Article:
New Indian Express, October 13, 2008.
Swarna will have you know:
- Her original title was ‘Work as extreme sport’ and this article does not advocate keeping women at home in the name of protection!
- The first sentence of the article got left out. It is: Recently reported events have demonstrated that earning a living is becoming a dangerous undertaking.
13 Oct 2008 01:43:00 AM IST
The first is Saumya Vishwanathan’s murder while returning from her work at a news channel late into the night. The Delhi Chief Minister acknowledged that Delhi was unsafe and then described the victim as “adventurous” for returning home by herself at that hour. Since less adventurous Bangalore call centre employees who had office transport, met similar fate at the hands of those who were supposed to escort them safely, this comment has rightly offended many. In an earlier incident, a Chennai domestic worker was burnt alive by her (female) employer for not returning a loan and not showing up for work. The employer then tried to buy the silence of those around and inevitably got caught.
Both these people were put at risk not by entering an adventure show or participating in combat but by simply going out to earn a living. Neither of these appears to be a gender-related crime, but the fact is that going out to earn a living is a particularly high-risk enterprise for many women.
The litany of working women’s challenges is not news – unequal pay for equal work, work environments that disadvantage them by rewarding male bonding and cronyism and of course, workplace sexual harassment.
Sexual harassment is defined by the Supreme Court as ‘unwelcome sexual behaviour’ including physical contact, soliciting sexual favours, sexual comments, showing pornography and any other kind of sexual overture. What makes sexual harassment abominable is that it is not an expression of interest between equals but that the abuser leverages his power within the organisation to contrive a favourable outcome. Sexual harassment also takes the form of a work environment that is uncomfortable or hostile to work in.
Since the Vishakha judgment, many organisations have created procedures for lodging and investigating complaints.
But how well these work is another question, as is the ability of a victim to access them. There is also the question of abuse of these provisions.
Other challenges faced by workingwomen relate to working conditions. A few weeks ago, when a Saravana Stores outlet caught fire, reports also emerged about the conditions in which their workers were housed and how little they were paid. They were more shocking than the safety conditions that prevailed in the store.
Getting to work and getting back from work are also fraught with risk. Street sexual harassment is a reality in every city.Walking to the bus stop, girls are accosted and propositioned. Crowded buses alone are not intrinsically dangerous, but when they are packed with male passengers who feel free to touch, pinch and fondle, the dread begins right there.
Going to work on a bike is no doubt better, but the chances of being followed down quiet stretches of road remain.
Company transport is not a foolproof solution either. The patriarchal response to these challenges is protection rather than social, attitudinal transformation.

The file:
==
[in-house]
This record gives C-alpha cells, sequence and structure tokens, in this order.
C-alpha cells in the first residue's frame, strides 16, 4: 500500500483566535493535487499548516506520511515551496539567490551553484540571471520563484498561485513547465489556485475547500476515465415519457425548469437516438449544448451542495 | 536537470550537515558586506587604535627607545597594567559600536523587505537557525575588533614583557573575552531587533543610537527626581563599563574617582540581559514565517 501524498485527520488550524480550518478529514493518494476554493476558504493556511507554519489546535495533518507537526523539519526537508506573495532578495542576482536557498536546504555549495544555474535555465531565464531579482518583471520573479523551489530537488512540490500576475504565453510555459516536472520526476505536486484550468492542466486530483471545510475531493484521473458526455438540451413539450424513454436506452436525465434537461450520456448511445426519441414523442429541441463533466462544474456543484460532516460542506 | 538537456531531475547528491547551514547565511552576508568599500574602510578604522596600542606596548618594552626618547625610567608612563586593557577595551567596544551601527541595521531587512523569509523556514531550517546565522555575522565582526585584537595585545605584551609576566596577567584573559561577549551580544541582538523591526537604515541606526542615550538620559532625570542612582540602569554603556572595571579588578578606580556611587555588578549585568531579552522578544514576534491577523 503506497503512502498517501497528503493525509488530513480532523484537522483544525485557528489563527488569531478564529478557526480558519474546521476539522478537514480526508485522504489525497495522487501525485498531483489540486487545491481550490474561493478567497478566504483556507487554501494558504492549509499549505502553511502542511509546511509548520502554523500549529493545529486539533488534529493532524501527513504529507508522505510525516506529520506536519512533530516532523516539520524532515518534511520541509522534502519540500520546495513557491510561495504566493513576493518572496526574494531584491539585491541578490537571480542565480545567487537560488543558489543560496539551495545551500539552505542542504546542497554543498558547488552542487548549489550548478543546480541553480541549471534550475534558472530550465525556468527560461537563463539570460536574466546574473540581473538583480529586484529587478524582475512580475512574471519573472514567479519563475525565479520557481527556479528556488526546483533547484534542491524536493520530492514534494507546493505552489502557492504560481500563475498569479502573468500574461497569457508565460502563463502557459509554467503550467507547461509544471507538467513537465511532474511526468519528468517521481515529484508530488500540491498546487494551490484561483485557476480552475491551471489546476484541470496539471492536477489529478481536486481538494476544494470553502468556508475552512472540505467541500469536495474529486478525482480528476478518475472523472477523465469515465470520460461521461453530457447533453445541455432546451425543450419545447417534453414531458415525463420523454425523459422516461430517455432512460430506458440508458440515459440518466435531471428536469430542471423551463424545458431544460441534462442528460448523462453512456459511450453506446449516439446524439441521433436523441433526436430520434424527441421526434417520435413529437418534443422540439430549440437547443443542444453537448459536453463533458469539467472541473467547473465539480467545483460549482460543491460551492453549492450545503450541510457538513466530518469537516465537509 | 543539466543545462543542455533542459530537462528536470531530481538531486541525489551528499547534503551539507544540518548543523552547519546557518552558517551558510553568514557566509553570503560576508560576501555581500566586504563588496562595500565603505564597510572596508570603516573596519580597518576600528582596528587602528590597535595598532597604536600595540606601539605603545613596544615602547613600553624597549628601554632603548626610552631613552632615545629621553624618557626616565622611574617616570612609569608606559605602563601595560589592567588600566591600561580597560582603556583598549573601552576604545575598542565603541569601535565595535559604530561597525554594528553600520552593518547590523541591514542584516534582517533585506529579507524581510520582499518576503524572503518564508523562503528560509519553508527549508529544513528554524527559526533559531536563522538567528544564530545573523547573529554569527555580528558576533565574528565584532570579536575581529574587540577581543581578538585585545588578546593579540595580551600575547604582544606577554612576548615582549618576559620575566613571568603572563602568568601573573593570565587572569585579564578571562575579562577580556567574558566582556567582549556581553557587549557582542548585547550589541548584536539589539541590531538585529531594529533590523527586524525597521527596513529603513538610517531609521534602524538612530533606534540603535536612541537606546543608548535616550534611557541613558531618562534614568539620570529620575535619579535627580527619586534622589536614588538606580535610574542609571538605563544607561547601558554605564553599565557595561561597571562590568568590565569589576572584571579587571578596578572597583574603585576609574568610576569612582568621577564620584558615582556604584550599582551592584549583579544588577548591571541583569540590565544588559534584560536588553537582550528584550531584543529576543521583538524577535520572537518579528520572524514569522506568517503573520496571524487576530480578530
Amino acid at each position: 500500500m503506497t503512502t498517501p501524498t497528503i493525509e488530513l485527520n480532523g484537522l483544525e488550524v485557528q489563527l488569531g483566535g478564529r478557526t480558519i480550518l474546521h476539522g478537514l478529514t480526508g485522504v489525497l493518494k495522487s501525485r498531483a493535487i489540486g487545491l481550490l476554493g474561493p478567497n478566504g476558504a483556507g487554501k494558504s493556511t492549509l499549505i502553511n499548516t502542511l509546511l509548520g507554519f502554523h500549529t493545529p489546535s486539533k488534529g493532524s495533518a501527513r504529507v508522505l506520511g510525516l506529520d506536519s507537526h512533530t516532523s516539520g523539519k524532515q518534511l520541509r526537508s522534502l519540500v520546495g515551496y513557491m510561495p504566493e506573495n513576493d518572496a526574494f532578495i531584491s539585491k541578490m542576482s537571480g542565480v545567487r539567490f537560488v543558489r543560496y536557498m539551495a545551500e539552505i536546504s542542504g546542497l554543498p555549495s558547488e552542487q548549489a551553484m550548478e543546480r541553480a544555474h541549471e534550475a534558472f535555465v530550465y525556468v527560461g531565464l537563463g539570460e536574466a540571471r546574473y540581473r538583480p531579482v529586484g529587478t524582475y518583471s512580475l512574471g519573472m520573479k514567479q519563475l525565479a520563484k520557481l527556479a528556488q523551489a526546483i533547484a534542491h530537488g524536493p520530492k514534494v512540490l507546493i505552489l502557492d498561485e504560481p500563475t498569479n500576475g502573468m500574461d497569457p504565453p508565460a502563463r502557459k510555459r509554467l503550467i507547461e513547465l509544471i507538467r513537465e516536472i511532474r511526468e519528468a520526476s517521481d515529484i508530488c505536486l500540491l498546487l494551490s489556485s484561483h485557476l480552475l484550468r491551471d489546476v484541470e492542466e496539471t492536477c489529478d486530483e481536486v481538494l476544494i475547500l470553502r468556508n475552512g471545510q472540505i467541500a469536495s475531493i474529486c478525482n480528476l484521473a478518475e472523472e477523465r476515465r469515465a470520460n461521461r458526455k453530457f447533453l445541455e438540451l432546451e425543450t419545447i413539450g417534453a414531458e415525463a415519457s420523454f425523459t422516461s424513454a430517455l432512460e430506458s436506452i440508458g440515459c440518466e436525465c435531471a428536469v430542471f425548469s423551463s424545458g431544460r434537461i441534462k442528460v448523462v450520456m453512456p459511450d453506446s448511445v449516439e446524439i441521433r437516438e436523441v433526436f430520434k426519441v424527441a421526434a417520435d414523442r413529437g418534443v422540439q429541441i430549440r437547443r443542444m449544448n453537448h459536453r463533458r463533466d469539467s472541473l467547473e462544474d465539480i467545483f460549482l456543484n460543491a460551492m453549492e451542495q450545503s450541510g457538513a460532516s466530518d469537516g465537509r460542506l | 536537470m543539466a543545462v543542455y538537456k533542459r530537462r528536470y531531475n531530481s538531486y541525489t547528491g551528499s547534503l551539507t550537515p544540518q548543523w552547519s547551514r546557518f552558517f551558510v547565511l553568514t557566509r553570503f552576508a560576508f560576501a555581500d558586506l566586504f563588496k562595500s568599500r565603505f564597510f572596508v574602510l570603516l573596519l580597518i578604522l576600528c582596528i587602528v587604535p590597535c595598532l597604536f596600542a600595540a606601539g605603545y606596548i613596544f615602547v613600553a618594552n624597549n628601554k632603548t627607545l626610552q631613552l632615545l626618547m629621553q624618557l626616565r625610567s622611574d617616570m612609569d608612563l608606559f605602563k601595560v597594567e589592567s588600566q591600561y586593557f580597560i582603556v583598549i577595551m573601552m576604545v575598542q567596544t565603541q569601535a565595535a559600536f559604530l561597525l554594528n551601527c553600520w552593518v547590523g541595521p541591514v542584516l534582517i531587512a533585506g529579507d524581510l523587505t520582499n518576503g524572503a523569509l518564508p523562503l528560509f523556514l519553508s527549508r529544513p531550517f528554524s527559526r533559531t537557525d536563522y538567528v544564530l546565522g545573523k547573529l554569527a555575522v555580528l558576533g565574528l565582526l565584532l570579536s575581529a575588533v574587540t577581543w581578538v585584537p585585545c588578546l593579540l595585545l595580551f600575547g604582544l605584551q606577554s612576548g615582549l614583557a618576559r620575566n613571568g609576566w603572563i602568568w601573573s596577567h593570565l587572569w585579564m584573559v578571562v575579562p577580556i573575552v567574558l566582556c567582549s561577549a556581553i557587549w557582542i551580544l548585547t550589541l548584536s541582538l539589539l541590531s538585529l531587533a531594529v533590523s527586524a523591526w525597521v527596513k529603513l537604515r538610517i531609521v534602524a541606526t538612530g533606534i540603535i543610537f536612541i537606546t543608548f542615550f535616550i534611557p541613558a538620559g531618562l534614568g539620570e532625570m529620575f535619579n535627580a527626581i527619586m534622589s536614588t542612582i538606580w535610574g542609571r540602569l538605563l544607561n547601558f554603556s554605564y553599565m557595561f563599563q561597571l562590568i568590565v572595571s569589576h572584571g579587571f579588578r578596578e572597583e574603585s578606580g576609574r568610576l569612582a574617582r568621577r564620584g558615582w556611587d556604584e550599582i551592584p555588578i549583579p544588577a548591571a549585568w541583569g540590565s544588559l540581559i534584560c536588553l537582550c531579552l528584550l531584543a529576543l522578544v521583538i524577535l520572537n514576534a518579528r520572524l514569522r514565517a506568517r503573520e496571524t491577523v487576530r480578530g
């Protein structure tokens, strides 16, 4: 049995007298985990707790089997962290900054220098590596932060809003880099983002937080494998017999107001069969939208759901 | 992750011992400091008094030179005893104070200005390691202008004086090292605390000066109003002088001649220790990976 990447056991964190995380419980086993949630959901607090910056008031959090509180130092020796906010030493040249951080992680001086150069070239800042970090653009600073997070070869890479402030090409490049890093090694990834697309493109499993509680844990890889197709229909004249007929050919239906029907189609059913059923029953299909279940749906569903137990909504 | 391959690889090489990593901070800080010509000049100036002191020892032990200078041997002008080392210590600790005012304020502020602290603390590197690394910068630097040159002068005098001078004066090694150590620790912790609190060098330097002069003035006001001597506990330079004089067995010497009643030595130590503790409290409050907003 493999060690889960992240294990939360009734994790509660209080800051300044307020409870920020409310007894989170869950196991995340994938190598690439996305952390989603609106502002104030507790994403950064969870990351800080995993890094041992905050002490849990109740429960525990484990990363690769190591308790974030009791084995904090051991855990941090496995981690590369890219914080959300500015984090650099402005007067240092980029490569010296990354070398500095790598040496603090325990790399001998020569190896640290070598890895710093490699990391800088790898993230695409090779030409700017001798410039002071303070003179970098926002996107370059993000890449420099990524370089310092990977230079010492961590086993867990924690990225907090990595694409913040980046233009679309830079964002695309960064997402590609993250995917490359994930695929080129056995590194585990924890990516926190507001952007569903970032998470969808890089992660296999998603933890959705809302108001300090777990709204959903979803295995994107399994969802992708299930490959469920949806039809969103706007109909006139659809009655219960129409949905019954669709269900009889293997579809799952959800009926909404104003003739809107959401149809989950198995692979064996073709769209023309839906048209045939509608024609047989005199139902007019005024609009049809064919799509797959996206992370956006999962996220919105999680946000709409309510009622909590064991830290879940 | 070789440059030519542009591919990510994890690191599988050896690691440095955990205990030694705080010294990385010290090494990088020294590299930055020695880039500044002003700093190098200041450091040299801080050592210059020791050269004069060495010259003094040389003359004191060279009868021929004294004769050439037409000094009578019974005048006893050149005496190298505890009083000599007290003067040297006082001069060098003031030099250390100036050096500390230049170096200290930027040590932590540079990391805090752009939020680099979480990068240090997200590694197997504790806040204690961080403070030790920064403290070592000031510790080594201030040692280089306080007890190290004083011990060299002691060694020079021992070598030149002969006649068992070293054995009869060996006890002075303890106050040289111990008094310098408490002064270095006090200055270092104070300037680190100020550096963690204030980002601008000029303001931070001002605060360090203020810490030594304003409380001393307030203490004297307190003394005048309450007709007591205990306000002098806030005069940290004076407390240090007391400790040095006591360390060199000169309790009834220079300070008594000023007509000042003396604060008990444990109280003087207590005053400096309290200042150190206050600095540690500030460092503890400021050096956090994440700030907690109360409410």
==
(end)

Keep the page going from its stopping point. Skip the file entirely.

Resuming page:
What is it about our society that makes men behave like predators and what is it about our culture that practically condones it? But when women cannot go out to work, what happens? Workplace and street safety affect livelihood security and public health.
First of all, statistics about violence within the home belie the fond hope that women and girls (or boys) are safer at home. Silence about violence within the family is arguably louder than about workplace harassment.
Lack of economic independence locks domestic violence victims in abusive relationships.
The social environment is changing, but in the absence of alternative support, all the woman has is the age-old advice to ‘adjust’ to her situation.
Workingwomen contribute to the household income, and when that income falls, nutrition levels fall, first affecting women and girl children.
Weak, undernourished women give birth to weak, low birth-weight children.
Low birth-weight children remain sickly throughout their lives, burdening their families and ultimately, society with the cost of keeping them in good health and compensating for their inability to work.
The inability of women to contribute to the household income further devalues the girl child, reinforcing the attitudes that encourage sex-selective abortion.
The idea that girls are a burden also results in their forced marriage or even sale to traffickers, to say nothing of her not earning money towards her wedding.
Education and employment empower, but if going to work is a risk-taking enterprise, where does that leave us? The Chennai domestic worker probably took a loan from her employer because no one else would give her one.
The job, the loan and failure to repay the loan were probably all factors beyond control. Neither that nor absence from work deserve the death penalty.
Saumya Vishwanathan was a bright, dedicated professional. Whether male or female, and even in our notoriously unsafe national capital, her commute should have been safe.
As with so many other things, in discussing safety and work, our instinct is to punish women by restricting their movement rather than to proactively seek and punish those who cause harm to them. It is not a perfect universe, and people have to be careful, but how long will society and its ruling elite hide behind these admonitions? How long will we accept them as a substitute for firm action to make cities and workspaces safe? When will we go beyond protection and punishment towards re-engineering social attitudes towards women?
Swarna Rajagopalan directs Prajnya Initiatives.